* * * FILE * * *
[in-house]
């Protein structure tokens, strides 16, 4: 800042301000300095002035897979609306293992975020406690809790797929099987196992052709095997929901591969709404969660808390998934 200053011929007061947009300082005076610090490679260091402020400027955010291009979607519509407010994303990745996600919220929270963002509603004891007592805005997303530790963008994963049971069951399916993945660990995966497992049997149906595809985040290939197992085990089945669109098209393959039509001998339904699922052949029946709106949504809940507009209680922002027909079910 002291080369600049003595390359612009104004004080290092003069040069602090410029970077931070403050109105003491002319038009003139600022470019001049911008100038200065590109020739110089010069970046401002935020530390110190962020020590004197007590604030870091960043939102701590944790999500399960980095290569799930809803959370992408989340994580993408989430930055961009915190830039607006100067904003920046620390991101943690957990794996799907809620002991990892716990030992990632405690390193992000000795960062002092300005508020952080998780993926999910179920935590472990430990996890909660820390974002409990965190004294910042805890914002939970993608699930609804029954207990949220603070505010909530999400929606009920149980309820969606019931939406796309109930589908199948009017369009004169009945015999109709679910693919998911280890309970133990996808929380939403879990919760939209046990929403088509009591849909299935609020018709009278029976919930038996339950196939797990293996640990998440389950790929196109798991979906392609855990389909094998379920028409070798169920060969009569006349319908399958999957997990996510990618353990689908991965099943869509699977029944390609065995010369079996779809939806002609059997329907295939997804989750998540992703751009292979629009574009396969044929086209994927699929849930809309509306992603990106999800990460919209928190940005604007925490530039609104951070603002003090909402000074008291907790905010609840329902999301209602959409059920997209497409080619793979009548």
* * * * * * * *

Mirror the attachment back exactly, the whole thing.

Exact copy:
[in-house]
């Protein structure tokens, strides 16, 4: 800042301000300095002035897979609306293992975020406690809790797929099987196992052709095997929901591969709404969660808390998934 200053011929007061947009300082005076610090490679260091402020400027955010291009979607519509407010994303990745996600919220929270963002509603004891007592805005997303530790963008994963049971069951399916993945660990995966497992049997149906595809985040290939197992085990089945669109098209393959039509001998339904699922052949029946709106949504809940507009209680922002027909079910 002291080369600049003595390359612009104004004080290092003069040069602090410029970077931070403050109105003491002319038009003139600022470019001049911008100038200065590109020739110089010069970046401002935020530390110190962020020590004197007590604030870091960043939102701590944790999500399960980095290569799930809803959370992408989340994580993408989430930055961009915190830039607006100067904003920046620390991101943690957990794996799907809620002991990892716990030992990632405690390193992000000795960062002092300005508020952080998780993926999910179920935590472990430990996890909660820390974002409990965190004294910042805890914002939970993608699930609804029954207990949220603070505010909530999400929606009920149980309820969606019931939406796309109930589908199948009017369009004169009945015999109709679910693919998911280890309970133990996808929380939403879990919760939209046990929403088509009591849909299935609020018709009278029976919930038996339950196939797990293996640990998440389950790929196109798991979906392609855990389909094998379920028409070798169920060969009569006349319908399958999957997990996510990618353990689908991965099943869509699977029944390609065995010369079996779809939806002609059997329907295939997804989750998540992703751009292979629009574009396969044929086209994927699929849930809309509306992603990106999800990460919209928190940005604007925490530039609104951070603002003090909402000074008291907790905010609840329902999301209602959409059920997209497409080619793979009548």